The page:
When a Social Experimenter Overwrites Effects of Salient Objects in an Individual Go/No-Go Simon Task – An ERP Study
When two persons share a Simon task, a joint Simon effect occurs. The task co-representation account assumes that the joint Simon effect is the product of a vicarious representation of the co-actor’s task. In contrast, recent studies show that even (non-human) event-producing objects could elicit a...
|Division/Institute:||FB 07: Psychologie und Sportwissenschaft|
|Date of publication on miami:||28.03.2019|
|Edition statement:||[Electronic ed.]|
|Source:||Frontiers in Psychology 9 (2018) 674, 1-16|
|Subjects:||Simon effect; EEG; joint action; action perception; referential coding; compatibility effect|
|DDC Subject:||150: Psychologie|
|License:||CC BY 4.0|
|Funding:||Finanziert durch den Open-Access-Publikationsfonds 2018 der Deutschen Forschungsgemeinschaft (DFG) und der Westfälischen Wilhelms-Universität Münster (WWU Münster).|
|Other Identifiers:||DOI: 10.3389/fpsyg.2018.00674|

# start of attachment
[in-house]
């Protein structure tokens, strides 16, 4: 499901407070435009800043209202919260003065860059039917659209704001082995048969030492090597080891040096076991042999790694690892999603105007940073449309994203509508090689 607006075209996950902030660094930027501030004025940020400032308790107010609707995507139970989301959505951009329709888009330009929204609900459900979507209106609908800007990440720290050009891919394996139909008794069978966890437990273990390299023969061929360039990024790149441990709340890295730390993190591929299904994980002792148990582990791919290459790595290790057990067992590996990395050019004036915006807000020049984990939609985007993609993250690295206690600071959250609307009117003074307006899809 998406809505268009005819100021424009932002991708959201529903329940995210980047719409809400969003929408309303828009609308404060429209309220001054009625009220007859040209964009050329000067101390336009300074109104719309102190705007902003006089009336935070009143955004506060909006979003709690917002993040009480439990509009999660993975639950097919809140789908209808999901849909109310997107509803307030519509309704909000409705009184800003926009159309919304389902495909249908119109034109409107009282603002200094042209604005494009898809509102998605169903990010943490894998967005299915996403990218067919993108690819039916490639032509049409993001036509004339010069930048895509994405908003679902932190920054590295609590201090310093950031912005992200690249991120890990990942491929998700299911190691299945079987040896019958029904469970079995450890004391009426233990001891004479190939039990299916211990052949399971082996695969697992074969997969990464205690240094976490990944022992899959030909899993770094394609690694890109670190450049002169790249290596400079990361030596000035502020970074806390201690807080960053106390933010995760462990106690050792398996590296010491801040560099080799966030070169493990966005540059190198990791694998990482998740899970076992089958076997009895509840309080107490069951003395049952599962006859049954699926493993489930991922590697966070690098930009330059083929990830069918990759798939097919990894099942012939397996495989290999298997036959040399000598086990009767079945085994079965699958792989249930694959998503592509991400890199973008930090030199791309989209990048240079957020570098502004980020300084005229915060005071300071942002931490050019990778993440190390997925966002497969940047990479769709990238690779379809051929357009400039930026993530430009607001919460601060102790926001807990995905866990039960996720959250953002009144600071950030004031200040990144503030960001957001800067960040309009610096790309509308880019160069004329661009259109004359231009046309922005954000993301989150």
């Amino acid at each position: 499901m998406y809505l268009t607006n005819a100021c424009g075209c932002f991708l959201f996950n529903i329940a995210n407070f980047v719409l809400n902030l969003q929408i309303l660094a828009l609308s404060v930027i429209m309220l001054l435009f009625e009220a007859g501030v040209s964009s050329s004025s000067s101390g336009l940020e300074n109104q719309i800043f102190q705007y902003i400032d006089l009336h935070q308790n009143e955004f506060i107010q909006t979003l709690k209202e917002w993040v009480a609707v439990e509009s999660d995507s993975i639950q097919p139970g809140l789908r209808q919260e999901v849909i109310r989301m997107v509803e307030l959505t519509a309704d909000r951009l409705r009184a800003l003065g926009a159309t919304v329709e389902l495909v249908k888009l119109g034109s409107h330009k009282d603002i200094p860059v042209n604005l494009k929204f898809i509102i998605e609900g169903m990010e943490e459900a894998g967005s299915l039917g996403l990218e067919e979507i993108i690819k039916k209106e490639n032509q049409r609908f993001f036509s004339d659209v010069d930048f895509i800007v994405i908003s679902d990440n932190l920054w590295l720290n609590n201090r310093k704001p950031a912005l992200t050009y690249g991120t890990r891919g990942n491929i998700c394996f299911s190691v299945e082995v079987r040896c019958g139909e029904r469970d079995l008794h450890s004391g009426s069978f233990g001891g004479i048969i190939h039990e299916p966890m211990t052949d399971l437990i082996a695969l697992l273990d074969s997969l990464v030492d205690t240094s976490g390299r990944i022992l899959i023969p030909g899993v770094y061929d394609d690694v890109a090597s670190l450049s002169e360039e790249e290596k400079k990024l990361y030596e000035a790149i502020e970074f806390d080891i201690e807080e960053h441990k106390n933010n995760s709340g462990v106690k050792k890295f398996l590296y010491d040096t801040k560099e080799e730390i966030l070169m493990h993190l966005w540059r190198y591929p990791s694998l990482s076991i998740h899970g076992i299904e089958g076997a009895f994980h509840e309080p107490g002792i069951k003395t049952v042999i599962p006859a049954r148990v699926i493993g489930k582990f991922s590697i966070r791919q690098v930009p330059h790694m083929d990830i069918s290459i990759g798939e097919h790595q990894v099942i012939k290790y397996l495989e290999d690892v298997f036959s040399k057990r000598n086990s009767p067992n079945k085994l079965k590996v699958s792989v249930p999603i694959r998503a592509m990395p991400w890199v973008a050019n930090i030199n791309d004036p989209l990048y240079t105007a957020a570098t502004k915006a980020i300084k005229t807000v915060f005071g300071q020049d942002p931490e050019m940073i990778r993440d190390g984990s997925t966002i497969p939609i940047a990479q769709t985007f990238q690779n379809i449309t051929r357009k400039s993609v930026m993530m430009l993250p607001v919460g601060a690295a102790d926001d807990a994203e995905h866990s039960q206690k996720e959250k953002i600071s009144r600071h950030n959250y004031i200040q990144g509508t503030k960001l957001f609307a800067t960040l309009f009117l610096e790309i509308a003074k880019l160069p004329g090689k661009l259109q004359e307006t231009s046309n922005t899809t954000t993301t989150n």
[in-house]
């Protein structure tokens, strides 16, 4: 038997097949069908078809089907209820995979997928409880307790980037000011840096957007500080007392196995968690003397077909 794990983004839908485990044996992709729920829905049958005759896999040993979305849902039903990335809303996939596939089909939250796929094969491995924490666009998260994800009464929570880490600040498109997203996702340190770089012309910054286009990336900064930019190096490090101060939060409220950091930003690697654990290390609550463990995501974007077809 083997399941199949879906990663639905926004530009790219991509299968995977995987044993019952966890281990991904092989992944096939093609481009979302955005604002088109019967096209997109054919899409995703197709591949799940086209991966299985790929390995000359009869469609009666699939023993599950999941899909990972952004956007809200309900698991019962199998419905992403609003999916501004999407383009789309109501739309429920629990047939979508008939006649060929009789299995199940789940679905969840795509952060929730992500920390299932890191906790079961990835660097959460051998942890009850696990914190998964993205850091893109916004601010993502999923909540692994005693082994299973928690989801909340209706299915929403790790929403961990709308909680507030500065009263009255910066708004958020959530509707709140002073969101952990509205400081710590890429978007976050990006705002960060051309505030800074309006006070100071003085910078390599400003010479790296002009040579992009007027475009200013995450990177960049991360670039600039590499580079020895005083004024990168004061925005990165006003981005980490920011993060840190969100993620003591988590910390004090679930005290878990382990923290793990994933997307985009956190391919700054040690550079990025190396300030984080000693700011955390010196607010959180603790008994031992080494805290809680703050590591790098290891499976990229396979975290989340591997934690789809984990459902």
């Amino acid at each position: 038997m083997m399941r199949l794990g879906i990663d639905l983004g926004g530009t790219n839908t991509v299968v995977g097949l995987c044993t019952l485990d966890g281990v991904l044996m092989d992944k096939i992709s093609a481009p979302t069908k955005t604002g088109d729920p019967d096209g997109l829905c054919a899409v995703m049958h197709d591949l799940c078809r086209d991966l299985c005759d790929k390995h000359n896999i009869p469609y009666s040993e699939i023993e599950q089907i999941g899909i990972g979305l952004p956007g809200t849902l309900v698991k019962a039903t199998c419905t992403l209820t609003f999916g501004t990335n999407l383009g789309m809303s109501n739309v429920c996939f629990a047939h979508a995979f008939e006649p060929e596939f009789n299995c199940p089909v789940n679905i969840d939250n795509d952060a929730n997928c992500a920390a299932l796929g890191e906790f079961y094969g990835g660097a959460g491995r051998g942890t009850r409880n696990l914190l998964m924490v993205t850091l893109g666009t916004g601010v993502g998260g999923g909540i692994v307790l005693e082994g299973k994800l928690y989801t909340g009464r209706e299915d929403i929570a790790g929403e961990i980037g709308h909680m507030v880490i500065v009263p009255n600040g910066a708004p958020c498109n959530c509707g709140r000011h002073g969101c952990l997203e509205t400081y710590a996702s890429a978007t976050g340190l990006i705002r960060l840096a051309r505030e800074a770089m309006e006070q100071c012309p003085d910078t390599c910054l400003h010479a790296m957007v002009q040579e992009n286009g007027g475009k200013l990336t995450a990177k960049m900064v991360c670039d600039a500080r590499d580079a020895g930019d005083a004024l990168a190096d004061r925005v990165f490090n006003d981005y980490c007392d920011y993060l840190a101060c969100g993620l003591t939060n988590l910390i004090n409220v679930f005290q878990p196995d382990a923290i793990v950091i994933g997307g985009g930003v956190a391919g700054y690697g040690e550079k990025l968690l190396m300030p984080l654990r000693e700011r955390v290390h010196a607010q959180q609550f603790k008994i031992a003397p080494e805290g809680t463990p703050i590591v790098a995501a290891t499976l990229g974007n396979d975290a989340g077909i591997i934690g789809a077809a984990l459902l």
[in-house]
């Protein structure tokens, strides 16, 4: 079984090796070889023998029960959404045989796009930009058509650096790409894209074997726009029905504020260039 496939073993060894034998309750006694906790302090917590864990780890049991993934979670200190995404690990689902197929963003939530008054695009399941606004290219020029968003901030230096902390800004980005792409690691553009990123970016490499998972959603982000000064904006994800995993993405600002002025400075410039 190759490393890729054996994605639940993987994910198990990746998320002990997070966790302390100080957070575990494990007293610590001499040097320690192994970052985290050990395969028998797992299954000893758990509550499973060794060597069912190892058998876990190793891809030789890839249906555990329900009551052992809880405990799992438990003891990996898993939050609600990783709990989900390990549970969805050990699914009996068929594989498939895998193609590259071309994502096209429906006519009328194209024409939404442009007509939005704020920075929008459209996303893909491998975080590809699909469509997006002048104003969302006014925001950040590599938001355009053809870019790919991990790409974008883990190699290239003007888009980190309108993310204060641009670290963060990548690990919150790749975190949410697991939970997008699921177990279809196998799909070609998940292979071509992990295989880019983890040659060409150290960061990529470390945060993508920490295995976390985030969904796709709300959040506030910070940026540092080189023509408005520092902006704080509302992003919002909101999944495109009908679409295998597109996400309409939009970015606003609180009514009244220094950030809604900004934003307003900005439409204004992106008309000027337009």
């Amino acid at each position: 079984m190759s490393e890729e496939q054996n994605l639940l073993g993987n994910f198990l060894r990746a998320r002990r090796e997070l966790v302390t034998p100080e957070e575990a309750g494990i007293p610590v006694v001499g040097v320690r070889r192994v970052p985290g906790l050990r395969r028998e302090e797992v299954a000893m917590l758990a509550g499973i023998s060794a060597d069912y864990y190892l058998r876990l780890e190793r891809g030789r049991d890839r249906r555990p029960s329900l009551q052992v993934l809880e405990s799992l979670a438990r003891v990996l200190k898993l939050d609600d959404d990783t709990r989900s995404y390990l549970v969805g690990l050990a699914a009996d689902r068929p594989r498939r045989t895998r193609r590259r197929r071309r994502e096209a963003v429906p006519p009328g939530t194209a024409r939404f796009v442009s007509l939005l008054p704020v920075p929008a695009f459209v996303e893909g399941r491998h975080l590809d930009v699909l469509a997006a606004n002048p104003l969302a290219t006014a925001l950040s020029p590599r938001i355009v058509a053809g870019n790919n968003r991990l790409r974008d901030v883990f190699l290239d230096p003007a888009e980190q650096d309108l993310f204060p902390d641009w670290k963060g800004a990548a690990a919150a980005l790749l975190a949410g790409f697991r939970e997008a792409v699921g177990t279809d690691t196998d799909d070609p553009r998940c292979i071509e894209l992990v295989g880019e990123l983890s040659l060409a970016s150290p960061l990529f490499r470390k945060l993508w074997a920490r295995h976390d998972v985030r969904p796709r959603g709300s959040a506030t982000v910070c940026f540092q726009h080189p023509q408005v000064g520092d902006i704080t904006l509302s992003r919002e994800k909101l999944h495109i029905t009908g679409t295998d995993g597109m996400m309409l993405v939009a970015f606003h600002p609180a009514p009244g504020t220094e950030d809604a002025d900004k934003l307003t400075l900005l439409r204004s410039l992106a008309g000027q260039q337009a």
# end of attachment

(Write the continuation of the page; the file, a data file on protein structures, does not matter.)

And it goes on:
When two persons share a Simon task, a joint Simon effect occurs. The task co-representation account assumes that the joint Simon effect is the product of a vicarious representation of the co-actor’s task. In contrast, recent studies show that even (non-human) event-producing objects could elicit a Simon effect in an individual go/no-go Simon task arguing in favor of the referential coding account. For the human-induced Simon effect, a modulation of the P300 component in Electroencephalography (EEG) is typically considered as a neural indicator of the joint Simon effect and task co-representation. Showing that the object-induced Simon effects also modulates the P300 would lead to a re-evaluation of the interpretation of the P300 in individual go/no-go and joint Simon task contexts. To do so, the present study conceptually replicated Experiment 1 from Dolk et al. (2013a) adding EEG recordings and an experimenter controlling the EEG computer to test whether a modulation of the P300 can also be elicited by adding a Japanese waving cat to the task context. Subjects performed an individual go/no-go Simon task with or without a cat placed next to them. Results show an overall Simon effect regardless of the cat’s presence and no modulatory influence of the cat on the P300 (Experiment 1), even when conceivably interfering context factors are diminished (Experiment 2). These findings may suggest that the presence of a spatially aligned experimenter in the laboratory may produce an overall Simon effect overwriting a possible modulation of the Japanese waving cat.